12/18/2012	$28.94	$21.71	Purchased 7 shares of MAIN
    1/16/2012	$29.02	$21.77	MAIN Dividend
    1/23/2013	$29.33	$22.00	Main Special Dividend
    2/15/2013	$29.47	$22.10	MAIN Dividend
    3/16/1013	$30.59	$22.94	MAIN Dividend
    3/27/2013	$63.59	$47.69	Bought 25 shares PSEC
    4/16/2013	$63.74	$47.81	MAIN Dividend
    5/16/2013	$63.89	$47.92	MAIN Dividend
    5/24/2013	$64.23	$48.17	PSEC Dividend
    6/10/2013	$79.42	$59.57	Bought 7 shares O
    6/14/2013	$79.59	$59.69	MAIN Dividend
    6/20/2013	$79.94	$59.96	PSEC Dividend
    7/15/2013	$80.10	$60.08	MAIN Dividend
    7/15/2013	$80.16	$60.12	O Dividend
    7/18/2013	$80.50	$60.38	PSEC Dividend
    7/26/2013	$80.70	$60.53	MAIN Special Dividend
    8/14/2013	$81.72	$61.29	Main Increases Dividend
    8/15/2013	$81.89	$61.42	Main Dividend
    8/15/2013	$81.95	$61.46	O Dividend
    8/22/2013	$82.29	$61.72	PSEC Dividend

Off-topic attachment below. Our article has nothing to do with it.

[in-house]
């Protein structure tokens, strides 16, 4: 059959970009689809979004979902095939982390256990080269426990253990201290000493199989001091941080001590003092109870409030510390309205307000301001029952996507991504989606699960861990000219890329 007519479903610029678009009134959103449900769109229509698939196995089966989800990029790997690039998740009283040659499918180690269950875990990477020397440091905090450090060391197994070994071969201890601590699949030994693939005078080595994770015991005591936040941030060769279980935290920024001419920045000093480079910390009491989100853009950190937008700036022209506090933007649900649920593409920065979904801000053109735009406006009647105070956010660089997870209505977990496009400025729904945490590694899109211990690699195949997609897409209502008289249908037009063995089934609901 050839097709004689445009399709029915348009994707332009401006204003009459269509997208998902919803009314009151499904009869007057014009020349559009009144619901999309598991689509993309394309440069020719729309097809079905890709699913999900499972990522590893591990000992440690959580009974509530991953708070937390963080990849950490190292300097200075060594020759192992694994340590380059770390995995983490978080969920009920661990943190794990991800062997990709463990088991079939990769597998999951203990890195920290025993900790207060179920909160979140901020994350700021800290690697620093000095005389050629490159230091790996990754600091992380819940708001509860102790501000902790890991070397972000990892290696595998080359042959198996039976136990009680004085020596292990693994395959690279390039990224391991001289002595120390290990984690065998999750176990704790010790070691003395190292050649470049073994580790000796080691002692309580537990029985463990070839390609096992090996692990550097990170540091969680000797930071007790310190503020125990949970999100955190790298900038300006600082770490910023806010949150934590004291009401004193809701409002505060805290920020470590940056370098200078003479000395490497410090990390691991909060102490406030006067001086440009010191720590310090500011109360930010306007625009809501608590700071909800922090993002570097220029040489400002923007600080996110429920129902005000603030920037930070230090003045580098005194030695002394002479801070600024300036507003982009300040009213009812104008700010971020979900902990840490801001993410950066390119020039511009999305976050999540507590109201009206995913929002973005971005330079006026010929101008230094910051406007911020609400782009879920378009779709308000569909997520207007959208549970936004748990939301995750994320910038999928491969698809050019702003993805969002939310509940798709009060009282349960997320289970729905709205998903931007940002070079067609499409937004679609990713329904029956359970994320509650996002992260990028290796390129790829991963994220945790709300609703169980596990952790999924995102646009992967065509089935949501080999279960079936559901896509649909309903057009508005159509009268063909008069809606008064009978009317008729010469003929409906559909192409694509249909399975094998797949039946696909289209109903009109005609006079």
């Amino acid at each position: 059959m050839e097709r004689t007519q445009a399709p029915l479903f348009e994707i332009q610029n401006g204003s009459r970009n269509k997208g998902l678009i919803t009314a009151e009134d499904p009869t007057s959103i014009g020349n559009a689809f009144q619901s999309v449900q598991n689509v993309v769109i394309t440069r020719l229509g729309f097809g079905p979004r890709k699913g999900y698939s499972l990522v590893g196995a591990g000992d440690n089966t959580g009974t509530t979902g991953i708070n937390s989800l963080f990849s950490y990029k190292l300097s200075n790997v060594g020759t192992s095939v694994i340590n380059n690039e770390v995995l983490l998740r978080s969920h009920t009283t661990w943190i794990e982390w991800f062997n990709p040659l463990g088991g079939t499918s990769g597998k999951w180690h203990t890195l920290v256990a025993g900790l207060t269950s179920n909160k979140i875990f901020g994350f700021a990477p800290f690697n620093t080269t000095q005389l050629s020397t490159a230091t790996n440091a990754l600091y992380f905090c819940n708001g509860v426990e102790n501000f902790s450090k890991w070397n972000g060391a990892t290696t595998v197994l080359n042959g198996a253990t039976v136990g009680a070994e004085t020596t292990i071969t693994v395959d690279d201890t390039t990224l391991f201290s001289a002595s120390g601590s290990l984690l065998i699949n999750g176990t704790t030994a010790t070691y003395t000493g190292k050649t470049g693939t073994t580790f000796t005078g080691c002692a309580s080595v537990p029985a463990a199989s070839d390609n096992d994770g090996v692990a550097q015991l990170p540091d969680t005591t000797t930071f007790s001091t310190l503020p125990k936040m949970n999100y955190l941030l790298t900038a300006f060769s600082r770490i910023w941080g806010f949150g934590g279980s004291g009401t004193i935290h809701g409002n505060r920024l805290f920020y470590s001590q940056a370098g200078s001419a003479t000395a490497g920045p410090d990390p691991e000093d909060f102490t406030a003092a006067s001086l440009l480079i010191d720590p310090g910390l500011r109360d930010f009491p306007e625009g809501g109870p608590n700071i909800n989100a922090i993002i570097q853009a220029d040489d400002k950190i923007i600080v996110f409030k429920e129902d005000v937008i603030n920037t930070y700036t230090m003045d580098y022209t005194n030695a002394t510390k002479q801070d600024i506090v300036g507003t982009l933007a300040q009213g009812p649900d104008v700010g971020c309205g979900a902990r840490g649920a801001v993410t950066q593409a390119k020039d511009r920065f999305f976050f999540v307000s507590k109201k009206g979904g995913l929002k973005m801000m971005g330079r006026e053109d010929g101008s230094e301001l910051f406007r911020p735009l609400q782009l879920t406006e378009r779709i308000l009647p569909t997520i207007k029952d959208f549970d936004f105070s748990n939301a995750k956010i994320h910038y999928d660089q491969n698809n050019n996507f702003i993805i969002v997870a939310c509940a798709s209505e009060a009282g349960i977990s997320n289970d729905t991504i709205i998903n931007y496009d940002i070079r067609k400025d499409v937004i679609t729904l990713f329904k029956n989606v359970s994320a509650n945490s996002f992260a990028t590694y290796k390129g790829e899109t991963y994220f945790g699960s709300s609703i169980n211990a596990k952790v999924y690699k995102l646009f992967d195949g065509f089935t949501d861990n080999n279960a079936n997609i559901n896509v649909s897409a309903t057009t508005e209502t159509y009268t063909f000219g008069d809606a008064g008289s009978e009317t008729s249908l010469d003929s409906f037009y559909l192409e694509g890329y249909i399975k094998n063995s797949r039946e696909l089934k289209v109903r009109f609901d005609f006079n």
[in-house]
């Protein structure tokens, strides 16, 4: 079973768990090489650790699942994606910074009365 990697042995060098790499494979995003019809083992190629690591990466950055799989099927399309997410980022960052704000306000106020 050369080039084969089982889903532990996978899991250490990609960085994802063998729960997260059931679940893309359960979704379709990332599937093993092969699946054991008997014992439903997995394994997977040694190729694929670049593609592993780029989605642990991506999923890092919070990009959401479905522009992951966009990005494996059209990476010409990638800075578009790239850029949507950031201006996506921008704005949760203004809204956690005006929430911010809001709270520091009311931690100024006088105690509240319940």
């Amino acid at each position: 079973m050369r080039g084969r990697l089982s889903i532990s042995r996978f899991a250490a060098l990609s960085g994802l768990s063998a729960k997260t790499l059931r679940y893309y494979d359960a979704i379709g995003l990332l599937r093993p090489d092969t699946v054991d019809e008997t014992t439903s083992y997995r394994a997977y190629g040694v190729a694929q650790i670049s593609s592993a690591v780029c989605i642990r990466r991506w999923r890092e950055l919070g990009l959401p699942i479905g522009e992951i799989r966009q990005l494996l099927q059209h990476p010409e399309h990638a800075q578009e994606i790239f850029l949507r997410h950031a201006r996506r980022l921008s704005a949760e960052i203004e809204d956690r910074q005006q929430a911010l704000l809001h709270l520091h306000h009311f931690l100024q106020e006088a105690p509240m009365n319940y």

9/16/2013	$82.46	$61.85	MAIN Dividend
    9/16/2013	$82.53	$61.90	O Dividend
    9/19/2013	$82.86	$62.15	PSEC Dividend
    9/27/2013	$98.05	$73.54	Bought 7 Shares of O
    So with out purchase our yearly income is now closing in on $100 at $98.06 which at 75% withdrawal at retirement would be $73.54 a year.

    Here's a look at the portfolio as of today.

    Code:
    		
    
    TickerPrice  	Div	Shares	Income	Cost	        Value	       Yield    	YOC	        Net PPS
    MAIN	$30.88	1.92	17.074	$32.78	$490.83	$527.25	6.22%	6.68%	$28.75
    PSEC	$11.17	1.32	26.278	$34.69	$277.20	$293.53	11.82%	12.51%	$10.55
    O	$40.65	2.17	14.091	$30.58	$610.15	$572.80	5.34%	5.01%	$43.30
    									
    									
    				$98.05	$1,378.18	$1,393.57